In November, Esther Merten will fly to Lapland. She’ll live in a glass igloo for a few days and watch the northern lights. She also plans to see reindeer. Esther is 84 years old.
Growing up, Judy Arnold was surrounded by animals. Homeless, abandoned, and brand new litters — they all seemed to know that Judy and her family would help.
Robert Certilman has always had a soft spot in his heart for animals–particularly dogs because of their playfulness and loyalty. Although his hectic work schedule hasn’t allowed him to have a pet of his own for quite some time, he missed having a four-legged friend at home to greet him after a long day at the office.
Last spring, Ana Molina and Andrew Gasper realized they needed a dog in their life. Ana had adopted a kitten, Harley, from North Shore Animal League America 18years earlier. When Harley died after such a wonderful, long life, they knew they wanted to rescue another animal. They asked us to be on the lookout for a dog this time, but only the right dog... and that’s how they met and fell in love with Jadie.
When he marched right up and climbed into her Chanel tote, Kristina Broderick knew that Sammy- a 14-year-old skinny black cat with a heart condition, no teeth, and thyroid problems - had just adopted her. "I'd stopped by North Shore to drop off some toys, towels, and blankets," says Kristina, 35, who lives in nearby Locust Valley, N.Y. "For the past 15 years I've been donating whatever I could whenever I could. While I was there I decided to look at the cats. After seeing a few and not feeling the 'magic,' I met Sammy, who is just so special. We have such a bond. I can't believe it was only a few months ago - on March 19, to be exact. I feel like I've had him his whole life."
When she was just four years old, Mel and Rochelle Spielman’s daughter, Bari, announced that she wanted to be a “doggie doctor.” The news did not necessarily come as a surprise to her mom and dad, who, during their 55-year marriage have always had a love for animals, sharing their home with an assortment of rabbits, birds, and, of course, dogs, including their current companion, a five-year-old German Shepherd named Hunter.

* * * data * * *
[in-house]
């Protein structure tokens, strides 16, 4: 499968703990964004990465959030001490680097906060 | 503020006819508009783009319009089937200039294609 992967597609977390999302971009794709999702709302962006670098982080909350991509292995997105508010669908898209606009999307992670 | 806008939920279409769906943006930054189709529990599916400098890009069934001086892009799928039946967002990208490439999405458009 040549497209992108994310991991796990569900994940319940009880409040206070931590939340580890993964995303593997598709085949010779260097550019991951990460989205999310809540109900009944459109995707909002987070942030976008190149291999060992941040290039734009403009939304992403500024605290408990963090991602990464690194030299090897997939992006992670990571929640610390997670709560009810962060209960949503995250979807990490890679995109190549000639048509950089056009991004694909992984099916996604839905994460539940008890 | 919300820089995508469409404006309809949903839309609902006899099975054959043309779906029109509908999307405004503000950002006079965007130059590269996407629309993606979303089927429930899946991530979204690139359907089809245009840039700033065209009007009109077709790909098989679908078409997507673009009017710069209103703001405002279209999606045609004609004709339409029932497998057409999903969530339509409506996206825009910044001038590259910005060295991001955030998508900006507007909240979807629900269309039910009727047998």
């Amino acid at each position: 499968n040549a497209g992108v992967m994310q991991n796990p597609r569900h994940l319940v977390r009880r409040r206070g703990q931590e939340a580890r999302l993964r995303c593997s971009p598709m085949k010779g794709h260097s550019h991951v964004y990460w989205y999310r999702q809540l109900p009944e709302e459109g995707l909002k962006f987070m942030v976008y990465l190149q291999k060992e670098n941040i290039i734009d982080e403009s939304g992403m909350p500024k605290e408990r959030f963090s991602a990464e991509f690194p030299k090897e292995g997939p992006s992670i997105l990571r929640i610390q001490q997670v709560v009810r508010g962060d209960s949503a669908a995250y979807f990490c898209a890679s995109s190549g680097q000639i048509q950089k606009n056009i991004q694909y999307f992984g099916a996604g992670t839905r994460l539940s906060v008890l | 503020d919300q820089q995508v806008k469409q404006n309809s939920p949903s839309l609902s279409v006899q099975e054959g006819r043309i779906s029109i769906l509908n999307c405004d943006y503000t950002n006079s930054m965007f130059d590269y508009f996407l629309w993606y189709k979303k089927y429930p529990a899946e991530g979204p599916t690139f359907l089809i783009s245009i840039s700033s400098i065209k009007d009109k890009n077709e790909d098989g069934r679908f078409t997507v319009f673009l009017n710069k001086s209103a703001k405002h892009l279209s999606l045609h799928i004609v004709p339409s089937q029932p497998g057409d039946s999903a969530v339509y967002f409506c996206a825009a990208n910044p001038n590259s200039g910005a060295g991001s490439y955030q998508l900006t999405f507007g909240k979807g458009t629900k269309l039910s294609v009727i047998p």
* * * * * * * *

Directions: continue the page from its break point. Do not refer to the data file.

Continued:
In September 2016, on the spur of the moment, David and Linda Kaltenbach decided to take a road trip. But it wasn’t just any road trip. It was a journey with a personally meaningful, lifesaving destination. The couple, who live in Oberlin, Ohio, drove more than eight hours and 500 miles to visit North Shore Animal League America.
For Tom and Tammy Mandia, supporting North Shore Animal League America represents not only their concern for companion animals but also their thoughtful approach to philanthropy. In other words, passion plus practicality equals saved lives.
Jacquelyn Zehring has always been owned by cats. “I’ve never met a cat I didn’t like — just some more than others!” says the Winchester, Va., resident. Jackie first heard about North Shore Animal League America in the mid-70s from a good friend who was supporting our no-kill mission. Jackie was searching for an organization that not only rescued animals in need, but also helped them heal and placed them in loving, permanent homes.
For Tracy Krulick and Tom Dillickrath, of Alexandria, Va., compassion for animals involves both how they live — and how they give. “Tom and I control the things we can control,” says Tracy. “We control our food, for example, by being vegans. And we make our home welcoming, safe, and fun for our rescues. But we can help only so much. By supporting North Shore Animal League America, we can help so many more animals.”